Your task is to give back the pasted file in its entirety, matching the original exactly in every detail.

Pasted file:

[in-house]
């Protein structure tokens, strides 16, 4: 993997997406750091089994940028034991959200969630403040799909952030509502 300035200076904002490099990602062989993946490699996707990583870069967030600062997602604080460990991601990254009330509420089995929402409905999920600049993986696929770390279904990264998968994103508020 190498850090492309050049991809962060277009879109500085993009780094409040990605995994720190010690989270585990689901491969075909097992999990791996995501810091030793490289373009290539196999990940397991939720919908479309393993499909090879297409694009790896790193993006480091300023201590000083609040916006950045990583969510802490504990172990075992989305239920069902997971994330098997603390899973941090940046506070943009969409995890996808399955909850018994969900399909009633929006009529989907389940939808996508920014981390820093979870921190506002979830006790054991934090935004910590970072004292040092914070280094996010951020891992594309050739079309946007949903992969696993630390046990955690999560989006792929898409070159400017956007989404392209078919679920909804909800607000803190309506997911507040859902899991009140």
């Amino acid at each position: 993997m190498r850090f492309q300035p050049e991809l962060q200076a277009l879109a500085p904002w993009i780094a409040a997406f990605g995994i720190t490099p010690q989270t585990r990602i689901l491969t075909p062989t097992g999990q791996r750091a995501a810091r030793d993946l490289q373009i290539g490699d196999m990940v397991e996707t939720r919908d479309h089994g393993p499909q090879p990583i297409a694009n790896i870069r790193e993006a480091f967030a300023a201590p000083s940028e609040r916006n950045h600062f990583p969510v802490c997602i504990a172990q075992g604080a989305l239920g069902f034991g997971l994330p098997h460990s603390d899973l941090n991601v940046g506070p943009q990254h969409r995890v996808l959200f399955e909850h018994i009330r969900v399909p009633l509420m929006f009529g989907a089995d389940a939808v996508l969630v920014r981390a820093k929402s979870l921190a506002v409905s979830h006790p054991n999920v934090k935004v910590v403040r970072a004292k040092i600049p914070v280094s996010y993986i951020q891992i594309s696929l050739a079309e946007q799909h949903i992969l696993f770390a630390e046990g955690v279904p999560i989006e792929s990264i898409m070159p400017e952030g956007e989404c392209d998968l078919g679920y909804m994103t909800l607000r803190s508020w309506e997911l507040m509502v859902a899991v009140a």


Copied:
[in-house]
């Protein structure tokens, strides 16, 4: 993997997406750091089994940028034991959200969630403040799909952030509502 300035200076904002490099990602062989993946490699996707990583870069967030600062997602604080460990991601990254009330509420089995929402409905999920600049993986696929770390279904990264998968994103508020 190498850090492309050049991809962060277009879109500085993009780094409040990605995994720190010690989270585990689901491969075909097992999990791996995501810091030793490289373009290539196999990940397991939720919908479309393993499909090879297409694009790896790193993006480091300023201590000083609040916006950045990583969510802490504990172990075992989305239920069902997971994330098997603390899973941090940046506070943009969409995890996808399955909850018994969900399909009633929006009529989907389940939808996508920014981390820093979870921190506002979830006790054991934090935004910590970072004292040092914070280094996010951020891992594309050739079309946007949903992969696993630390046990955690999560989006792929898409070159400017956007989404392209078919679920909804909800607000803190309506997911507040859902899991009140």
């Amino acid at each position: 993997m190498r850090f492309q300035p050049e991809l962060q200076a277009l879109a500085p904002w993009i780094a409040a997406f990605g995994i720190t490099p010690q989270t585990r990602i689901l491969t075909p062989t097992g999990q791996r750091a995501a810091r030793d993946l490289q373009i290539g490699d196999m990940v397991e996707t939720r919908d479309h089994g393993p499909q090879p990583i297409a694009n790896i870069r790193e993006a480091f967030a300023a201590p000083s940028e609040r916006n950045h600062f990583p969510v802490c997602i504990a172990q075992g604080a989305l239920g069902f034991g997971l994330p098997h460990s603390d899973l941090n991601v940046g506070p943009q990254h969409r995890v996808l959200f399955e909850h018994i009330r969900v399909p009633l509420m929006f009529g989907a089995d389940a939808v996508l969630v920014r981390a820093k929402s979870l921190a506002v409905s979830h006790p054991n999920v934090k935004v910590v403040r970072a004292k040092i600049p914070v280094s996010y993986i951020q891992i594309s696929l050739a079309e946007q799909h949903i992969l696993f770390a630390e046990g955690v279904p999560i989006e792929s990264i898409m070159p400017e952030g956007e989404c392209d998968l078919g679920y909804m994103t909800l607000r803190s508020w309506e997911l507040m509502v859902a899991v009140a």